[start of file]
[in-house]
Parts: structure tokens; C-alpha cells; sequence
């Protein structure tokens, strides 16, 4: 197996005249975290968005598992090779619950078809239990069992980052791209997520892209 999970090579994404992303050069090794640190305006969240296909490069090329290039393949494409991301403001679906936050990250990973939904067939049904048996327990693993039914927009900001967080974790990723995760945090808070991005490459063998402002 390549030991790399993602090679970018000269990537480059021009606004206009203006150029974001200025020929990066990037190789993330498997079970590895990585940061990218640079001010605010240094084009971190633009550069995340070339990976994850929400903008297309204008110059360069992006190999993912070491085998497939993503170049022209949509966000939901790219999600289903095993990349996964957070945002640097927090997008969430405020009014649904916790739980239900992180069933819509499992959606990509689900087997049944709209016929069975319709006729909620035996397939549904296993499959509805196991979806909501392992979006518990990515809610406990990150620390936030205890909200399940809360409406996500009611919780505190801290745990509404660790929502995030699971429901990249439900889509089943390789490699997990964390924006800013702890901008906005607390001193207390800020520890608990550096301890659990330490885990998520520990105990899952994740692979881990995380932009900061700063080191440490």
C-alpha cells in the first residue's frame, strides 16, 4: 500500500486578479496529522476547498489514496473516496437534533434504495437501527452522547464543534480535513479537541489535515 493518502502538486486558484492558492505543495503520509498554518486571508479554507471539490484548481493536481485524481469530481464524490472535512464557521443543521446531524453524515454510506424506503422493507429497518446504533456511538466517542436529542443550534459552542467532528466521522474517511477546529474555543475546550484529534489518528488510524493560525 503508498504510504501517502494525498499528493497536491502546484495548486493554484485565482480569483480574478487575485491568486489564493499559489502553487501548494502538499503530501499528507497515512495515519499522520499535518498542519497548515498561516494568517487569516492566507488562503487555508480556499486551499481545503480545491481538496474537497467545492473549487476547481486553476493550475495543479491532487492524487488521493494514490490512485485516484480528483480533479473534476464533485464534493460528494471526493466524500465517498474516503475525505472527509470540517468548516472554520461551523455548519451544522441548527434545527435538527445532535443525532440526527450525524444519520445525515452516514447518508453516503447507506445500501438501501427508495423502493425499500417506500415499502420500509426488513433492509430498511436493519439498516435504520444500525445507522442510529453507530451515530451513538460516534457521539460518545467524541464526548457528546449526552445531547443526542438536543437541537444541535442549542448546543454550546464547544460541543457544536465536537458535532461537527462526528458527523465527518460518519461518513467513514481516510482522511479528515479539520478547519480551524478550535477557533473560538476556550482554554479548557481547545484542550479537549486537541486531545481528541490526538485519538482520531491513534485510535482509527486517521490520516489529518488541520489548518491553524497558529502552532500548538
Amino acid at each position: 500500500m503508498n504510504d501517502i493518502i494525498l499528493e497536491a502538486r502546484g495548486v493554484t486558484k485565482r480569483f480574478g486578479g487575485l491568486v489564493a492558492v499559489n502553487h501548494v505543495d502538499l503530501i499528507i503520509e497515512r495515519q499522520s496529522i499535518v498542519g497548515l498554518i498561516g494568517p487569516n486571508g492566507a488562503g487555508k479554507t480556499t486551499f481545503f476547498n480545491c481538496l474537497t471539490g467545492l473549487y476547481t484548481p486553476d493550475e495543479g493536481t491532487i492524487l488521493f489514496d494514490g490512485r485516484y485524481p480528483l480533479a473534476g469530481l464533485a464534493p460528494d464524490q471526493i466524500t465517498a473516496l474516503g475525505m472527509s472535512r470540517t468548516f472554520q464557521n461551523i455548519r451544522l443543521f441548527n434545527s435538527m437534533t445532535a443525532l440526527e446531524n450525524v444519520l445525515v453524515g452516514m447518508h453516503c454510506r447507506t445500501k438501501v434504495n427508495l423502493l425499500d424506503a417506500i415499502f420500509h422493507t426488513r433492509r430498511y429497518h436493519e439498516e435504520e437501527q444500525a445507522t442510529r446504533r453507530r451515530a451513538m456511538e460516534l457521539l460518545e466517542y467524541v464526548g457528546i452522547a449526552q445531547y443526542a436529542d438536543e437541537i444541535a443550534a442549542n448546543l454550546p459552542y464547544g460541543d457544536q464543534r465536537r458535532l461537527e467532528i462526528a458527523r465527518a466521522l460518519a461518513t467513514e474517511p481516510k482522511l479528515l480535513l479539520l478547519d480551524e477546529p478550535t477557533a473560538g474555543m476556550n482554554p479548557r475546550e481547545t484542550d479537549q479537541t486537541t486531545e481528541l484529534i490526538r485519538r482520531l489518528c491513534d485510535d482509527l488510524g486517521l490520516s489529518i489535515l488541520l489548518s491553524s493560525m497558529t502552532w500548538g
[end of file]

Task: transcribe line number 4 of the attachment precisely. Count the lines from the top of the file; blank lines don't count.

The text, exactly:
C-alpha cells in the first residue's frame, strides 16, 4: 500500500486578479496529522476547498489514496473516496437534533434504495437501527452522547464543534480535513479537541489535515 493518502502538486486558484492558492505543495503520509498554518486571508479554507471539490484548481493536481485524481469530481464524490472535512464557521443543521446531524453524515454510506424506503422493507429497518446504533456511538466517542436529542443550534459552542467532528466521522474517511477546529474555543475546550484529534489518528488510524493560525 503508498504510504501517502494525498499528493497536491502546484495548486493554484485565482480569483480574478487575485491568486489564493499559489502553487501548494502538499503530501499528507497515512495515519499522520499535518498542519497548515498561516494568517487569516492566507488562503487555508480556499486551499481545503480545491481538496474537497467545492473549487476547481486553476493550475495543479491532487492524487488521493494514490490512485485516484480528483480533479473534476464533485464534493460528494471526493466524500465517498474516503475525505472527509470540517468548516472554520461551523455548519451544522441548527434545527435538527445532535443525532440526527450525524444519520445525515452516514447518508453516503447507506445500501438501501427508495423502493425499500417506500415499502420500509426488513433492509430498511436493519439498516435504520444500525445507522442510529453507530451515530451513538460516534457521539460518545467524541464526548457528546449526552445531547443526542438536543437541537444541535442549542448546543454550546464547544460541543457544536465536537458535532461537527462526528458527523465527518460518519461518513467513514481516510482522511479528515479539520478547519480551524478550535477557533473560538476556550482554554479548557481547545484542550479537549486537541486531545481528541490526538485519538482520531491513534485510535482509527486517521490520516489529518488541520489548518491553524497558529502552532500548538